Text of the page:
The third prong in the summary demands attention in the instant case. Clearly Congress believed that an organization cannot serve social welfare if it denies its benefits to the general public.3 Implicitly, Congress recognized that a true "community" functions within a broader national fabric. Service to such a community thereby furthers the national interest by expanding potential, by opening opportunities to all citizens who may someday find themselves within the bounds of that particular community. Although it is unquestionably their right to do so, when a group of citizens elects, as have the inhabitants of Flat Top Lake, to separate themselves from society and to establish an entity that solely advances their own private interests, no potential for general social advancement is implicated. In many ways, exemption from taxation may be seen as a democratic commonwealth's method of acknowledging the conferral of a universal benefit. Wholly private activity, however meritorious, confers no such benefit which would render a compensatory exemption appropriate.4
We have addressed this distinction between the advancement of private interest and the promotion of social welfare on at least one other occasion. In C.I.R. v. Lake Forest, Inc., 305 F.2d 814 (4th Cir.1962), we reversed the Tax Court's award of an exemption under 26 U.S.C. Sec. 101--the predecessor of section 501(c)(4)--to an organization that operated a housing development as a means of providing low income housing to veterans. Reasoning that the work of the Lake Forest Corporation, although "unquestionably praiseworthy" was not directed to the benefit of the "public at large" nor of "a public character," we concluded that it was a "privately devoted endeavor" and not an exempt social welfare organization. Lake Forest, 305 F.2d at 818.
Admittedly, Lake Forest did not address the precise argument urged upon us by taxpayer in this case5 i.e. that an organization serving a private development also serves social welfare by granting benefits to all members of that development equally. At the core of Lake Forest, however, is the principle that society is an inclusive concept. An organization that bases its benevolence upon some exclusive characteristic of the recipient has moved away from benefitting society. That is certainly true when, as in the instant case, the beneficiaries of the taxpayer's efforts have consciously and deliberately sought to insulate themselves from contact with society around them.
To the extent that the district court decision allowing a section 501(c)(4) exemption in Rancho Santa Fe, supra, can be read to support the position asserted by the Association in this appeal, we reject its reasoning. We would note, in any event, that the factual circumstances presented in Rancho Santa Fe are dramatically distinguishable from the instant case. The housing development served by the organization claiming exemption therein was much larger than Flat Top and, in virtually every meaningful fashion, functioned as a public municipality. Access to the development by nonresidents was unrestricted and the use of a substantial portion of the development's recreational facilities by the general public was unlimited.6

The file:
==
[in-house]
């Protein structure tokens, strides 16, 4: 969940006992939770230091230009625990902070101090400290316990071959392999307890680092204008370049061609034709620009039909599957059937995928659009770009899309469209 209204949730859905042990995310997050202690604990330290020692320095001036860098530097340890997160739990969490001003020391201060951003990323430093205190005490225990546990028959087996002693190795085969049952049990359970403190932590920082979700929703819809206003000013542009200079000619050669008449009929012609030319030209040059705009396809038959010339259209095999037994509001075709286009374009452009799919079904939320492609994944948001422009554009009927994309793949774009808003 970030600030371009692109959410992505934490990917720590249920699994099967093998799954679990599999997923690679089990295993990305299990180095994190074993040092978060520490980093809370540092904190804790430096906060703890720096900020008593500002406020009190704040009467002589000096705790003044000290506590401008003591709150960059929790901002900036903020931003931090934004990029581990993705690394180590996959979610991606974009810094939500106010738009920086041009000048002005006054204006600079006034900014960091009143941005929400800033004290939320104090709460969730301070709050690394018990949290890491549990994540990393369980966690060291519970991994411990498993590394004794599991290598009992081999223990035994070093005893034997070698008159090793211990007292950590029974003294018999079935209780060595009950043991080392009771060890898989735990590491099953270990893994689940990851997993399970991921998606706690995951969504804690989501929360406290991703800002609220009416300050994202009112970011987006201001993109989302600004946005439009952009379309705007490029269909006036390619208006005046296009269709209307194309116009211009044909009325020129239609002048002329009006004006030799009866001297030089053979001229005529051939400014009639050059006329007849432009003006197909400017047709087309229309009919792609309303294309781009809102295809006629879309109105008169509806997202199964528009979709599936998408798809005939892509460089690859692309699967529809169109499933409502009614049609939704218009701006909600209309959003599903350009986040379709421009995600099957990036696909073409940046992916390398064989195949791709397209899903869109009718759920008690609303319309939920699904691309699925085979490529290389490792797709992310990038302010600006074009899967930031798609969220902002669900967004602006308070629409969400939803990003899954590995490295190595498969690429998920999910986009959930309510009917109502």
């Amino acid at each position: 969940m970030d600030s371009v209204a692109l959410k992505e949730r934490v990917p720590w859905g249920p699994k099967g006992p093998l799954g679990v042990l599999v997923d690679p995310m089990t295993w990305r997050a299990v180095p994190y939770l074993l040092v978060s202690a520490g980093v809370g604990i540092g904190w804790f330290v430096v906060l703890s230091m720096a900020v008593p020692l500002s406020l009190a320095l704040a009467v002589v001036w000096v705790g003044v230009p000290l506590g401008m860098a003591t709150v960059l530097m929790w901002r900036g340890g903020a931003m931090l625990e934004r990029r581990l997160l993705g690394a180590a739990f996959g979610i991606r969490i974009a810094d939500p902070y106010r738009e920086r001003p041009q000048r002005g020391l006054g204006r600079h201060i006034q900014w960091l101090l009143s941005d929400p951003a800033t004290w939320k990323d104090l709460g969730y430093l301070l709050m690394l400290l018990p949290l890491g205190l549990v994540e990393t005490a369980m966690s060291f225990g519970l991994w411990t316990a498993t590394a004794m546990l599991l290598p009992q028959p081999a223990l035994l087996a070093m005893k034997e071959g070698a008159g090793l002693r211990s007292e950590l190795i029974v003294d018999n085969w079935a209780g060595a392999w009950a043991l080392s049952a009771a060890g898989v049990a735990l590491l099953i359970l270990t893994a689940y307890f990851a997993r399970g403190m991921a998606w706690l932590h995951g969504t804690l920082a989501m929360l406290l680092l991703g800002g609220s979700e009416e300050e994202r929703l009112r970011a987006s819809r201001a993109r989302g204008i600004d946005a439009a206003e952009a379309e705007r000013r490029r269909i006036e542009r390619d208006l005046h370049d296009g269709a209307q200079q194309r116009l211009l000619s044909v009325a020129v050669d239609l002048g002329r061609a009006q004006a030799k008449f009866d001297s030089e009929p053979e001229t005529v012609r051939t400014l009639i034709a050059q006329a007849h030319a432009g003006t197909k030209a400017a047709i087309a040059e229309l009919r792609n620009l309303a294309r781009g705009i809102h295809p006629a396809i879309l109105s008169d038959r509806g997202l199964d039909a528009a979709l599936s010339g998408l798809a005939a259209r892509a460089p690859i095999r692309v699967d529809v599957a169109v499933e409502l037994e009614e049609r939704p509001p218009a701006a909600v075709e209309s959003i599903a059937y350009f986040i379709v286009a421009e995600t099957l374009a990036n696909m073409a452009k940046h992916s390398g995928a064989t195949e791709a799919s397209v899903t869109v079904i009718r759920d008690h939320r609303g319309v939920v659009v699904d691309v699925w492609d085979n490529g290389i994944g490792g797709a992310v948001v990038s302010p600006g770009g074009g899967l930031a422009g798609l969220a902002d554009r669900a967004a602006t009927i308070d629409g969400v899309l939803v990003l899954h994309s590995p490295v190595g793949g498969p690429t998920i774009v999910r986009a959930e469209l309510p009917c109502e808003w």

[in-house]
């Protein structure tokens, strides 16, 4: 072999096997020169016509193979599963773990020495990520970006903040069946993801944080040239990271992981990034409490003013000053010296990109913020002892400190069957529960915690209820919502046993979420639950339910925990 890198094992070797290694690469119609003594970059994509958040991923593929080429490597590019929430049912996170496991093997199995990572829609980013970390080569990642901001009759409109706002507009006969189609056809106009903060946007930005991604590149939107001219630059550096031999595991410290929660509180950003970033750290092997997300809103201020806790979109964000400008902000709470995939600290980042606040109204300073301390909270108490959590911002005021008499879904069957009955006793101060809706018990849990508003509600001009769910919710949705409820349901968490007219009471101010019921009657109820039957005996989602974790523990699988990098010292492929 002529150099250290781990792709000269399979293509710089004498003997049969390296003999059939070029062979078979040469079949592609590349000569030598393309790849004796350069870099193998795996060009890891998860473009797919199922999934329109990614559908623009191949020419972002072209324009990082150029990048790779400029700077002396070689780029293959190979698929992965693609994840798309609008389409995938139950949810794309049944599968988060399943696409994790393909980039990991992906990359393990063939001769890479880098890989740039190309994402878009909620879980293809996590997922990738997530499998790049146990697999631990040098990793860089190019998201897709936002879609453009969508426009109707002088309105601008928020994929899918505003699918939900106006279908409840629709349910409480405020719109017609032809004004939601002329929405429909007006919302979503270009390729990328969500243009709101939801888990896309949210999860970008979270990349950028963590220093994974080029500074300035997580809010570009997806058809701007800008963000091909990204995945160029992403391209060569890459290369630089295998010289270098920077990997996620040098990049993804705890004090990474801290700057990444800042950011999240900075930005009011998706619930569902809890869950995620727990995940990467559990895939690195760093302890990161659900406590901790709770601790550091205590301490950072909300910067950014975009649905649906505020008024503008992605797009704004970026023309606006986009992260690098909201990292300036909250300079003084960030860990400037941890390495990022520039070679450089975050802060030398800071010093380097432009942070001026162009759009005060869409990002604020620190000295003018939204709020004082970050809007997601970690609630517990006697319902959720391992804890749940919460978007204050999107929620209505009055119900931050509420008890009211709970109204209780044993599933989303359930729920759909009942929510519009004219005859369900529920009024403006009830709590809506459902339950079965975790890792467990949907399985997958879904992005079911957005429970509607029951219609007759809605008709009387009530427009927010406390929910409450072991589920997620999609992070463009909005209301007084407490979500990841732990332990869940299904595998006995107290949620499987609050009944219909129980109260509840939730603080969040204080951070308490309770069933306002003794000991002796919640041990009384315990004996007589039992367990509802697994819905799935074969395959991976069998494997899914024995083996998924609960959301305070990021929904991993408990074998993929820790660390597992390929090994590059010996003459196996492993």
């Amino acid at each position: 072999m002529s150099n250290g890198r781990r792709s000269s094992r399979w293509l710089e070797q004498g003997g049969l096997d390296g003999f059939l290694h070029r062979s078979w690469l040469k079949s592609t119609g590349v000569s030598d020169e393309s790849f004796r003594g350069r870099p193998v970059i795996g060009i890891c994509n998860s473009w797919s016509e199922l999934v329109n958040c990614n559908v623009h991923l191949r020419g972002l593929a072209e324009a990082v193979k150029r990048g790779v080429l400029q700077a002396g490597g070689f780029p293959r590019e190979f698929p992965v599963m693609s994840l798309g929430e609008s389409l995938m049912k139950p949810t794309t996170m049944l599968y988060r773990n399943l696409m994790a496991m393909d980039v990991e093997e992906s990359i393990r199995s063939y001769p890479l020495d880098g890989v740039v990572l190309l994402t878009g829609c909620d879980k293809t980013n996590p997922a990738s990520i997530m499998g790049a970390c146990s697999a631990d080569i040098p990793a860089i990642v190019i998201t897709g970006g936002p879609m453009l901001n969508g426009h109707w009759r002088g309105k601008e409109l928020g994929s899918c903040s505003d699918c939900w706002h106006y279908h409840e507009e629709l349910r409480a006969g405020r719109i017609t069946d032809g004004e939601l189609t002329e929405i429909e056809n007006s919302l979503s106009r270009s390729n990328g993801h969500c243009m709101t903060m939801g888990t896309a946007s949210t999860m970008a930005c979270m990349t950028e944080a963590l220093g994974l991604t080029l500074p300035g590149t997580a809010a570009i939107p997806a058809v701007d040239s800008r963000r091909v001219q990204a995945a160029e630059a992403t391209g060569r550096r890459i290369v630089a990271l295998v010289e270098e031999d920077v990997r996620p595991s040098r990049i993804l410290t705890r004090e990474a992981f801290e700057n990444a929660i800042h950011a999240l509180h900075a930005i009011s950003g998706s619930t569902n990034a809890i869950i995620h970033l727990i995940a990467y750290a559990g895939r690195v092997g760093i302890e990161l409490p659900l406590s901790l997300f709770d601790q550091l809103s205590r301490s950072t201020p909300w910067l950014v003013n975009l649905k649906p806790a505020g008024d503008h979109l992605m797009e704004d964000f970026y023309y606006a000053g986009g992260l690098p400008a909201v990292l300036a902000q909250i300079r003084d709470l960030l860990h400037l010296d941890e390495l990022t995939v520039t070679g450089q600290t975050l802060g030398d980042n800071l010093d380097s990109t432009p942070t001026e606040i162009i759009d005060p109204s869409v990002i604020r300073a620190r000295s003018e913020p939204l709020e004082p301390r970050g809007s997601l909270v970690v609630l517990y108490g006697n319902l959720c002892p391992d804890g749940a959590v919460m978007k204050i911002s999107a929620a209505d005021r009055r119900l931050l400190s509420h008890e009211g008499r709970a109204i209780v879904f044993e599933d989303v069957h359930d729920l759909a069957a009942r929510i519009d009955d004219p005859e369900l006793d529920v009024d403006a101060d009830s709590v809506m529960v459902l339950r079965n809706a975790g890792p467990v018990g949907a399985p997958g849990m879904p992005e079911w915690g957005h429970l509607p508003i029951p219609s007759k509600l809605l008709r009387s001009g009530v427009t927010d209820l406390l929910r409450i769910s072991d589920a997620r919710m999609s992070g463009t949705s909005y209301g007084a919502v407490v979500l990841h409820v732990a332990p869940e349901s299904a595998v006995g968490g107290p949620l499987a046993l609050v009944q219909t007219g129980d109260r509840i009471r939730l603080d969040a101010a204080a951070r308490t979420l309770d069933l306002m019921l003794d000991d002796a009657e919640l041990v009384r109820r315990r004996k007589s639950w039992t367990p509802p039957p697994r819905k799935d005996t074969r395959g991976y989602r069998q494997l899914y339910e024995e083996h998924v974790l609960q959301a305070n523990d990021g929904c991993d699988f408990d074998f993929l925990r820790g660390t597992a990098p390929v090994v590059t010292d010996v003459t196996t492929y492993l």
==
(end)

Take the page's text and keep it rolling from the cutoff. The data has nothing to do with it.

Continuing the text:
Unlike the inhabitants of Flat Top Lake, there was no indication that the inhabitants of Rancho Santa Fe sought to shut themselves off from society and to hold an outside world at arms length. While the court in Rancho Santa Fe did believe that a development that attained "community" status could exclude the public at large and still obtain section 501(c)(4) exemption, that conclusion must be regarded largely as dicta in light of the actual nature of Rancho Santa Fe.
The determination of a "community" for section 501(c)(4) purposes will generally turn on the facts and circumstances of the individual case. See Rev.Rule 80-63, 1980-1 C.B. 166. Nevertheless, the guiding focus must remain upon whether the would-be community is an active part of society or a private refuge for those who would live apart. In the instant case, Flat Top Lake Association has obviously done all within its power to create a wholly private environment for its members. It is not a community within the contemplation of section 501(c)(4)7 and cannot claim a tax exemption for benefitting itself.
For the foregoing reasons, the judgment of the district court is affirmed.
WIDENER, Circuit Judge, dissenting:
Because I think Flat Top Lake Association should not necessarily be excluded from the benefit of the exemption, I respectfully dissent.
The Association performs, as the majority recognized, "tasks of quasi-governmental nature" for the Association members and others. Those tasks include year-round water and sanitation services, snow removal from common areas, police protection, road and equipment maintenance and maintenance of the dam and other common areas. The Association is working with local authorities in considering construction of a sewage treatment plant. Further, it has promulgated a disaster relief plan in the event of failure of the dam, and it supplies a backup water supply to the nearby City of Beckley, a city of some 19,000 population.